All of that was enough to show Trump’s personal leadership of the Big Lie effort and his complicity in the violence of January 6. But in addition, at Tuesday’s hearing, the committee focused attention on Trump’s December 19 tweet inviting his supporters to a “big protest in D.C. on January 6th.” He added, “Be there, will be wild!” The committee showed evidence of communications among the militant Oath Keepers, Proud Boys, and Three Percenters hours after the tweet demonstrating that it was the signal that prompted previously unaligned groups to cooperate in developing military-style operational tactics for the violent Capitol invasion.

In assessing the importance and priority to be given to a DOJ decision to prosecute, the Justice Department Manual lists three factors with special relevance here: “the nature and seriousness of the offense,” “the deterrent effect of the prosecution,” and “the person’s culpability in connection with the offense.”

On the first point, it is hard to imagine an offense that would more urgently call for criminal accountability by federal prosecution than a concerted and nearly successful effort to overthrow the result of a presidential election. It is an offense against the entire nation, by which Trump sought to reverse a 235-year-old constitutional tradition of presidential power transferring lawfully and peacefully.

The fact that a related state grand-jury investigation is proceeding in Fulton County, Georgia, relating to the part of the plot aimed at the Georgia vote count and certification process does not alter or lessen the urgency of this federal interest. Separate state and federal prosecutions can and should proceed when federal interests are as strong or stronger than the local interest.

Nor can there be any doubt about the crucial need to deter future attempts to overthrow the government. For the past 18 months, and presently, Trump himself and his supporters have been engaged in concerted efforts across the country to prepare for a similar, but better-planned, effort to overcome the minority status of Trump’s support and put him back in the White House. Moreover, if the efforts of the former president and his supporters garner a pass from the federal authorities, even in the face of such overwhelming evidence, Trump will not be the only one ready to play this game for another round.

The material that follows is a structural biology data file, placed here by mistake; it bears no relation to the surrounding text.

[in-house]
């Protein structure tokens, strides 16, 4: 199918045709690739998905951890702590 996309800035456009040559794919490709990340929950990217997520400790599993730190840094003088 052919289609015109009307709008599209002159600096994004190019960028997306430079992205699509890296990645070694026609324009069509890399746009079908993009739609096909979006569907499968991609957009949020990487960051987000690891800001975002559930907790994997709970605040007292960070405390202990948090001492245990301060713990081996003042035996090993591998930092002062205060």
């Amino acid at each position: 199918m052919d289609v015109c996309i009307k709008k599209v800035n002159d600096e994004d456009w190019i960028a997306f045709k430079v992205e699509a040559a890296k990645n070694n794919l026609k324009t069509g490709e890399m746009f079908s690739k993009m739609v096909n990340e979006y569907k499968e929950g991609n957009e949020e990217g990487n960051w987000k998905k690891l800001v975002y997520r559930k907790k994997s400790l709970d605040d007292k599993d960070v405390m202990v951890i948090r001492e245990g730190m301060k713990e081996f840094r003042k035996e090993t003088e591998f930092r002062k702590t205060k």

As many have pointed out, deterrence requires that the quest for accountability succeed in achieving a conviction before a jury—here most likely made up of citizens of the District of Columbia. And the Department’s regulations make the odds of the prosecution’s success an important consideration in determining whether to go forward. In the case of a person who has made a career out of escaping the consequences of his misconduct, this is no small issue for the attorney general to take into account.

But as former prosecutors, we have faith that the evidence of personal culpability is so overwhelming that the case can be made to the satisfaction of such a jury. One of us—Gerson—has tried many difficult cases before D.C. juries with success. As a defendant, Donald Trump would open the door to all sorts of things that wouldn’t come into a normal trial, and the prosecutor could have a field day in argument about how this would-be tyrant tried to overthrow the government that has kept our nation free for two and a quarter centuries. Bottom line: Given what is at stake, even with the risk of a hung jury—leaving room for a second trial—there is no realistic alternative but to go forward.

Any argument that Donald Trump lacked provable criminal intent is contradicted by the facts elicited by the January 6 committee. And the tradition of not prosecuting a former president must yield to the manifest need to protect our constitutional form of government and to ensure that the violent effort to overthrow it is never repeated.

Doonesbury — Bird hunting.